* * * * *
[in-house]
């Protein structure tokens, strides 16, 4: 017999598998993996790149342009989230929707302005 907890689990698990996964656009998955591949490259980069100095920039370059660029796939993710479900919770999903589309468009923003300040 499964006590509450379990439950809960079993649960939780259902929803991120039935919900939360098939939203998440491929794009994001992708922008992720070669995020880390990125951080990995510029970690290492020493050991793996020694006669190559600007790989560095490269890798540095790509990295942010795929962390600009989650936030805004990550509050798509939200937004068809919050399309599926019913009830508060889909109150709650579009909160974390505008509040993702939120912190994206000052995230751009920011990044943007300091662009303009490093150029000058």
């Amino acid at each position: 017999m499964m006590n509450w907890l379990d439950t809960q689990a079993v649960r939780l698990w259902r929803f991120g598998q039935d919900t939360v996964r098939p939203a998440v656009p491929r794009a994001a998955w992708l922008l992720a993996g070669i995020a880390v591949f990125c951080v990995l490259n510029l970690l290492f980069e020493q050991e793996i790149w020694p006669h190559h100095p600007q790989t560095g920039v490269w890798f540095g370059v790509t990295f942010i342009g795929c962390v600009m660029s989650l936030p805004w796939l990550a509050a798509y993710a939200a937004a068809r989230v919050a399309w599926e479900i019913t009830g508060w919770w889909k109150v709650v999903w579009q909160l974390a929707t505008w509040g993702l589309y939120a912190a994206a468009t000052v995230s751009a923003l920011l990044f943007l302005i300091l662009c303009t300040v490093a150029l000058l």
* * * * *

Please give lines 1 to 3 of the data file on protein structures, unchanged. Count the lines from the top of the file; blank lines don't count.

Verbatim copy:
[in-house]
């Protein structure tokens, strides 16, 4: 017999598998993996790149342009989230929707302005 907890689990698990996964656009998955591949490259980069100095920039370059660029796939993710479900919770999903589309468009923003300040 499964006590509450379990439950809960079993649960939780259902929803991120039935919900939360098939939203998440491929794009994001992708922008992720070669995020880390990125951080990995510029970690290492020493050991793996020694006669190559600007790989560095490269890798540095790509990295942010795929962390600009989650936030805004990550509050798509939200937004068809919050399309599926019913009830508060889909109150709650579009909160974390505008509040993702939120912190994206000052995230751009920011990044943007300091662009303009490093150029000058």
């Amino acid at each position: 017999m499964m006590n509450w907890l379990d439950t809960q689990a079993v649960r939780l698990w259902r929803f991120g598998q039935d919900t939360v996964r098939p939203a998440v656009p491929r794009a994001a998955w992708l922008l992720a993996g070669i995020a880390v591949f990125c951080v990995l490259n510029l970690l290492f980069e020493q050991e793996i790149w020694p006669h190559h100095p600007q790989t560095g920039v490269w890798f540095g370059v790509t990295f942010i342009g795929c962390v600009m660029s989650l936030p805004w796939l990550a509050a798509y993710a939200a937004a068809r989230v919050a399309w599926e479900i019913t009830g508060w919770w889909k109150v709650v999903w579009q909160l974390a929707t505008w509040g993702l589309y939120a912190a994206a468009t000052v995230s751009a923003l920011l990044f943007l302005i300091l662009c303009t300040v490093a150029l000058l």